North York Moors CAM

 

Friday 9th March 2001

Weather: Mild, cloudy then sunny

Whitby - a bit of history


 

Looking across to Tate Hill and above, East Cliff, from Pier Road near the bandstand and fish quay
on the west side of Whitby Harbour - at this time of day it was a bit grey and dull

The stone jetty opposite (one of four in Whitby Harbour) is Burgess Pier
- at one time it played host to the Whitby lifeboat (now stationed at the nearby Fish Pier)

On 3rd February, 1861, tragedy struck when the lifeboat was launched from here
and a freak wave off West Pier upturned the vessel - out of its thirteen-strong crew, twelve perished,
the only survivor being
Henry Freeman who was testing a new buoyancy aid - a cork waistcoat

 

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Even though today's weather is dull to start with, at least it's mild and Spring is in the air
- this Herrring Gull seems to be getting in the mood, as do the flower boxes outside the Magpie Cafe

 

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Over the 'swing-bridge' in Church Street is the White Horse & Griffin

Bult in 1861, this public house was once a popular meeting place for master mariners and the local gentry
who met for both business and pleasure

Charles Dickens once stayed here and recorded that oyster-shell grottoes were a feature

Go up the alleyway where above it says 'GOOD STABLING' to see the plaque on the wall which reads . . .

 

The 50-mile journey to York took two days

A little further on along Church Street is a narrow passage leading to . . .

 

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. . . Arguments Yard

Unlike the name suggests, it's not a place to meet for a quarrel!
It is named after Thomas Argument who built a cottage on Church Street
with its back garden running down to the harbourside
To raise some more income he built five more cottages in the garden area which he then rented out

These little alleyways are well worth exploring if ever you visit Whitby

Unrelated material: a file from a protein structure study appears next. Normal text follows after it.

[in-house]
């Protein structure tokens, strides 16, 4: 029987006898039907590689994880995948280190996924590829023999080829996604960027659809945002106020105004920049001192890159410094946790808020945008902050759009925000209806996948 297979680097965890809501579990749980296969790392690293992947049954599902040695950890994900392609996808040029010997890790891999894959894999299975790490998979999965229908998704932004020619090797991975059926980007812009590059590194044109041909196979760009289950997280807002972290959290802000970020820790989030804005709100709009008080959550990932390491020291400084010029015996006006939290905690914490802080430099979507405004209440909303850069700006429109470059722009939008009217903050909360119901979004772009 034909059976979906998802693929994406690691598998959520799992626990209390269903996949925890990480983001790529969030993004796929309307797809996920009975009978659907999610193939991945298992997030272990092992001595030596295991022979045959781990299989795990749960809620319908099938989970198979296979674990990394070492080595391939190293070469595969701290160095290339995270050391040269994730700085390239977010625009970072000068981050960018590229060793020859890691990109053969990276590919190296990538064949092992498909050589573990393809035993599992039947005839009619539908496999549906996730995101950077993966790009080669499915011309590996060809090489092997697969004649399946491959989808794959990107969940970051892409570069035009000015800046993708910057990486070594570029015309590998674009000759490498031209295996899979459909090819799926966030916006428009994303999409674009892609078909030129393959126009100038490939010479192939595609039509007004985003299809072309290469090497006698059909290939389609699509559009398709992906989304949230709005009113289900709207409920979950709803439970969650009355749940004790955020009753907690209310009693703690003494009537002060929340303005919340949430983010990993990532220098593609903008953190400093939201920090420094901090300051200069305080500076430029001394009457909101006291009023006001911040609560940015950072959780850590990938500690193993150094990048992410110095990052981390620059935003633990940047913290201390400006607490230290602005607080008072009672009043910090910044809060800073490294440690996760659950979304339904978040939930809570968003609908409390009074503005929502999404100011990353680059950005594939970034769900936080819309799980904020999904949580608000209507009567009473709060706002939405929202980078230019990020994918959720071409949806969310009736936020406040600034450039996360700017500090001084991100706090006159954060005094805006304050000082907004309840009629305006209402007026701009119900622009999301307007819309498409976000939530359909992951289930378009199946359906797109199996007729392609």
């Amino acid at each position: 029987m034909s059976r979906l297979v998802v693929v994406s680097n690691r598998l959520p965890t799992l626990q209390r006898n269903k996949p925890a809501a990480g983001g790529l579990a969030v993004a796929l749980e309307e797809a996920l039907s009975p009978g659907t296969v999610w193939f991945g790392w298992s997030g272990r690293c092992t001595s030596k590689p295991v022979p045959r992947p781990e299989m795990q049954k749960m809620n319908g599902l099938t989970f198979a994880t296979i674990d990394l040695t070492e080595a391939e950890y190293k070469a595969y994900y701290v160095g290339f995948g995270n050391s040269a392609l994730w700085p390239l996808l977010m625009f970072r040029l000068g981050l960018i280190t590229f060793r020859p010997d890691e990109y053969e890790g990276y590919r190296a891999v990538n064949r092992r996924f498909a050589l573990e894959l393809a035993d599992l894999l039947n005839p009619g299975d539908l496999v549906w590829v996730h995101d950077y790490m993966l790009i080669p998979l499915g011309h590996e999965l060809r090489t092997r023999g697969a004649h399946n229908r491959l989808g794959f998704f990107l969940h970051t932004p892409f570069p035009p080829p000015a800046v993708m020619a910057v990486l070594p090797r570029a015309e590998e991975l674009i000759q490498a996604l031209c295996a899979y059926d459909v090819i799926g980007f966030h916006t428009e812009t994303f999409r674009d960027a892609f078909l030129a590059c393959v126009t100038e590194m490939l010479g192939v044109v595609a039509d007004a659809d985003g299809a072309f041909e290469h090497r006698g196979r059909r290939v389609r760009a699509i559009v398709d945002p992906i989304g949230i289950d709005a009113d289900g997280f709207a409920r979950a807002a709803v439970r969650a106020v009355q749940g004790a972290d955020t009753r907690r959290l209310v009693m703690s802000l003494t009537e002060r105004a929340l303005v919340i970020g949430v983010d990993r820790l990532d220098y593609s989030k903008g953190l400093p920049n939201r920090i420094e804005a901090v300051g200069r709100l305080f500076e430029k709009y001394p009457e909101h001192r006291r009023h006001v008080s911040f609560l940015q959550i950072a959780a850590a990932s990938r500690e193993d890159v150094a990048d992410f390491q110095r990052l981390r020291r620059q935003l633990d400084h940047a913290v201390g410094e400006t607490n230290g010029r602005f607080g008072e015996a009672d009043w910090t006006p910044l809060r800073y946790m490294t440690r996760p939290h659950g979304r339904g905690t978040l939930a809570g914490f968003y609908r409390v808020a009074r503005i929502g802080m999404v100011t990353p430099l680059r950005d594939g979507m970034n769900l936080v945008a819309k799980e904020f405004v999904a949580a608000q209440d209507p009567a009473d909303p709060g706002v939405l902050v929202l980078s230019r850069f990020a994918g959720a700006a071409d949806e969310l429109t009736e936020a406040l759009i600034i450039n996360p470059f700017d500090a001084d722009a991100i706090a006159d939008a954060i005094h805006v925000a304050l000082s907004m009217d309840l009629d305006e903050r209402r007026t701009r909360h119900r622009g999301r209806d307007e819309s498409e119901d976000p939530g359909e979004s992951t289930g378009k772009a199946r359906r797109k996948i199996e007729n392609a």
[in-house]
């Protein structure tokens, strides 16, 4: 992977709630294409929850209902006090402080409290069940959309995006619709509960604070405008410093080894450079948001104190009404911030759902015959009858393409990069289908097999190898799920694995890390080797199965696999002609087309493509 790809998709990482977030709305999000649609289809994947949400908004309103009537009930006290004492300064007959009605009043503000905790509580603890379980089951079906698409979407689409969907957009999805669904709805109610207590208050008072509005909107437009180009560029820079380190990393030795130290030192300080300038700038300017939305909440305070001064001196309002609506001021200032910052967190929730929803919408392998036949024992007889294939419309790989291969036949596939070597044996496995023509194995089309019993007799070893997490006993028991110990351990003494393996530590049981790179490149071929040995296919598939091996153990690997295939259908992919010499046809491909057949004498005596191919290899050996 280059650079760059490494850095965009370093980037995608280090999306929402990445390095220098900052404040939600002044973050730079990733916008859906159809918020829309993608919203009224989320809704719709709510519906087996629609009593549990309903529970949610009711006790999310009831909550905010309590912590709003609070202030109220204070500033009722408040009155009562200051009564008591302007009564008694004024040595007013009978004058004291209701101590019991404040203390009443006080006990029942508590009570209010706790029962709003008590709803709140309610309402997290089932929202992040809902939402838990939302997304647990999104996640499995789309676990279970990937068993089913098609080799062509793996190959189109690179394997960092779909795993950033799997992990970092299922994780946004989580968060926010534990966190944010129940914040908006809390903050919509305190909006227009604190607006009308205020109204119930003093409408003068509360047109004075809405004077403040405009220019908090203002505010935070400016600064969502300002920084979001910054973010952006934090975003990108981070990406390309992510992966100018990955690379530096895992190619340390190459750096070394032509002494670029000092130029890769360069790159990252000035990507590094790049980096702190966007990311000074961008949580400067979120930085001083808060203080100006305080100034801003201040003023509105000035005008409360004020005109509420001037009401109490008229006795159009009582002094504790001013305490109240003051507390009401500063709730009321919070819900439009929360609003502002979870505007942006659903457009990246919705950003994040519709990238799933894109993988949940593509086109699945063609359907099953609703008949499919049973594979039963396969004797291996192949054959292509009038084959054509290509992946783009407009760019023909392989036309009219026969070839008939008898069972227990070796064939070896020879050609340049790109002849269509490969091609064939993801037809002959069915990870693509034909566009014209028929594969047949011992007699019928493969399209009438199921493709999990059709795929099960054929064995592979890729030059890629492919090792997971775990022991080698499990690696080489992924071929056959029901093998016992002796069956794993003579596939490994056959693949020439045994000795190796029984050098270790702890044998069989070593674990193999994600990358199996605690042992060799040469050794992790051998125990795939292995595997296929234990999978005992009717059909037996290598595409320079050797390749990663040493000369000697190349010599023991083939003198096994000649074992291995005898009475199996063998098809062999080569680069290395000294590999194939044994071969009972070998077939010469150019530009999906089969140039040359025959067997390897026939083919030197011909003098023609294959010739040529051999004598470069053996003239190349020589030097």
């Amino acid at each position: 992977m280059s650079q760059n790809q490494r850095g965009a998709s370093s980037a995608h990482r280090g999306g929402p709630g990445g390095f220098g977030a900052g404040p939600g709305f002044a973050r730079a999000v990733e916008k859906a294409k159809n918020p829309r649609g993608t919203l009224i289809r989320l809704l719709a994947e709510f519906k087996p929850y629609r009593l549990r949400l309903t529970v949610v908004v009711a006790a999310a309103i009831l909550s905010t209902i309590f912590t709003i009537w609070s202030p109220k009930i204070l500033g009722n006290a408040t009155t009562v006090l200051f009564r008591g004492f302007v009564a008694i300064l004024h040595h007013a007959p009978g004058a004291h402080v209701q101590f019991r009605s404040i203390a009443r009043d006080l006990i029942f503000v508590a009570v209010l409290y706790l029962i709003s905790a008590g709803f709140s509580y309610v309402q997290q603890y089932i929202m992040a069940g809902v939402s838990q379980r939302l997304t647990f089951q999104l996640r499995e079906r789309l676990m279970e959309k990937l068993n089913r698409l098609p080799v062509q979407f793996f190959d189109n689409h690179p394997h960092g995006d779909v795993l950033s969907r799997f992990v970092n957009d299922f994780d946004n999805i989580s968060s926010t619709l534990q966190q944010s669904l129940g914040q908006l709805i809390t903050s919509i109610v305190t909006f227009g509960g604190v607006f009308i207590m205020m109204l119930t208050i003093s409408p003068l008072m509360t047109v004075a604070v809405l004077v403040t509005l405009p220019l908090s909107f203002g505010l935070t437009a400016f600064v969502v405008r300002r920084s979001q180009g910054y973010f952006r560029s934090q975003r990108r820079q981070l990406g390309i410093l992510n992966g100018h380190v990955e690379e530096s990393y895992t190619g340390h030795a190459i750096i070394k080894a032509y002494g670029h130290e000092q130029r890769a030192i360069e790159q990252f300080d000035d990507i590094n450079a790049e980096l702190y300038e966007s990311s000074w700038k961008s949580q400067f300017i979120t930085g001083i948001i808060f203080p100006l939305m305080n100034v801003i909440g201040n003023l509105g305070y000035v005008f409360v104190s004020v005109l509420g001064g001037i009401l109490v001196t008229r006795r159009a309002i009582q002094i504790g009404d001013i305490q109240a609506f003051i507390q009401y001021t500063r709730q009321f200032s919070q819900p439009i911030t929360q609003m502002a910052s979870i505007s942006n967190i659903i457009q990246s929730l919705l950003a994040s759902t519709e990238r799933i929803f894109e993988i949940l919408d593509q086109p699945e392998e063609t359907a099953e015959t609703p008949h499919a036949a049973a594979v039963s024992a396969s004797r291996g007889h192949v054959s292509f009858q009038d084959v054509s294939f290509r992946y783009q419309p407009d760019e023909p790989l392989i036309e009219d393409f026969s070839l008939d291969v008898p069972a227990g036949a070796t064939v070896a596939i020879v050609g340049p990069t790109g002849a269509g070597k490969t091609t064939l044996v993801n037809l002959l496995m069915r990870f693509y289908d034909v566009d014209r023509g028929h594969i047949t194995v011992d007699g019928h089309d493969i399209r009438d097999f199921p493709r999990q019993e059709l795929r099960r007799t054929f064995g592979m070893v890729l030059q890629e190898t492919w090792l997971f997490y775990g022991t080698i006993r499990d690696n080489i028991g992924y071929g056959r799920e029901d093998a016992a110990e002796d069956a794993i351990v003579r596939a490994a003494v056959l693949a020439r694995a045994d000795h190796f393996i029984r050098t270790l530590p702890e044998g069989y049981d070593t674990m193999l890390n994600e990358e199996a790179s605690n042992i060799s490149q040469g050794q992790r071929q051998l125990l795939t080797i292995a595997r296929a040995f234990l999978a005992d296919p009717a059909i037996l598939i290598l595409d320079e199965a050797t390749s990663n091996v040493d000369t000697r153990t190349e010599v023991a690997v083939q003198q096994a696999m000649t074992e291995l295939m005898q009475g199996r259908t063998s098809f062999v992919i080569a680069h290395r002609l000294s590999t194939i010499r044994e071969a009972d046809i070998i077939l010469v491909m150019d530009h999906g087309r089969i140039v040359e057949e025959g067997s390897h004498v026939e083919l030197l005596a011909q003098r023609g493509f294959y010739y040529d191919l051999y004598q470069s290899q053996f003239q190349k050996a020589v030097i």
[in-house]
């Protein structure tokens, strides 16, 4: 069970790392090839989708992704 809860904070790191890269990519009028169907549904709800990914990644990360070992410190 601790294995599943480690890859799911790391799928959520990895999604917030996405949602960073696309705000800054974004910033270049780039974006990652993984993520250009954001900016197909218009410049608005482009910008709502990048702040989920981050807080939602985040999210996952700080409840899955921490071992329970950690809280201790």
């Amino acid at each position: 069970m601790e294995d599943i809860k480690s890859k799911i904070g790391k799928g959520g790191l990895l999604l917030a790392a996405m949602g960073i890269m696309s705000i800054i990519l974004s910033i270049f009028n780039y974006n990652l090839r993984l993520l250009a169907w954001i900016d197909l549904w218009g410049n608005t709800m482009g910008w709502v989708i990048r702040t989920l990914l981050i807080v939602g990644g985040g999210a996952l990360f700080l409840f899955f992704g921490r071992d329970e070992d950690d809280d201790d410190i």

- they are usually referred to as 'yards' - you never know what little gem you'll find down them

 

Another alley nearby leads down to a sandy beach (if the tide's low)
- from here there's a good view across the harbour to the fish quay on the west side

A family of swans are becoming very common in these waters, their population is steadily rising each year
- today we also saw a great many cormorants, but the seals which often visit weren't about

 

Looking across Tate Hill Sands towards the twin piers at the harbour mouth from Burgess Pier

 

Church Stairs ( better known as the '199 steps' ) lead up to the top of East Cliff
- running parallel with them is the cobble-stoned 'Donkey Road' (above) which originally was used for
processional purposes on 'feast and high days'

 

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At the top is St Mary's Church and Caedmon's Cross

The Parish Church of St Mary's originates from about AD1110

Caedmon's Cross was erected in 1898 to commemorate Caedmon, the first English poet
- the Cross is carved from Northumbrian sandstone in the Celtic design with the figures
of Christ, David, Abbess Hilda and Caedmon in panels

 

From the weathered headstones in the churchyard of St Mary's we get a good view to the west side of the harbour,
with above, the hotels and guest houses on West Cliff and Sandsend Ness beyond

 

Back down at the harbour the dredger, viewed from the 'swing-bridge', keeps the waters clear

 

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More narrow alleyways lead to 'hidden' craftshops and colourful, quaint cottages

 

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The Old Smuggler - over the low archway it says, 'DUCK OR GROUSE'

 

Follow this alley back down to the harbourside and the brightly-painted fishing boats - the sun's just coming out

 

Back up near the top of West Cliff is this viewpoint - the Spion Kop

Here we look south across the harbour towards the swing-bridge as the skies begin to turn blue

It was from this exact spot in 1893, during his holiday visit to Whitby,
that Abraham (Bram) Stoker was influenced to write his famous novel, Dracula . . .

 

. . . as he gazed across towards the red-roofed cluster of houses clinging to the side of Tate Hill
and up to St Mary's Church and the Abbey ruins above . . .

. . . the rest is history

 

I wonder what the great man himself might have thought of it all . . .

 



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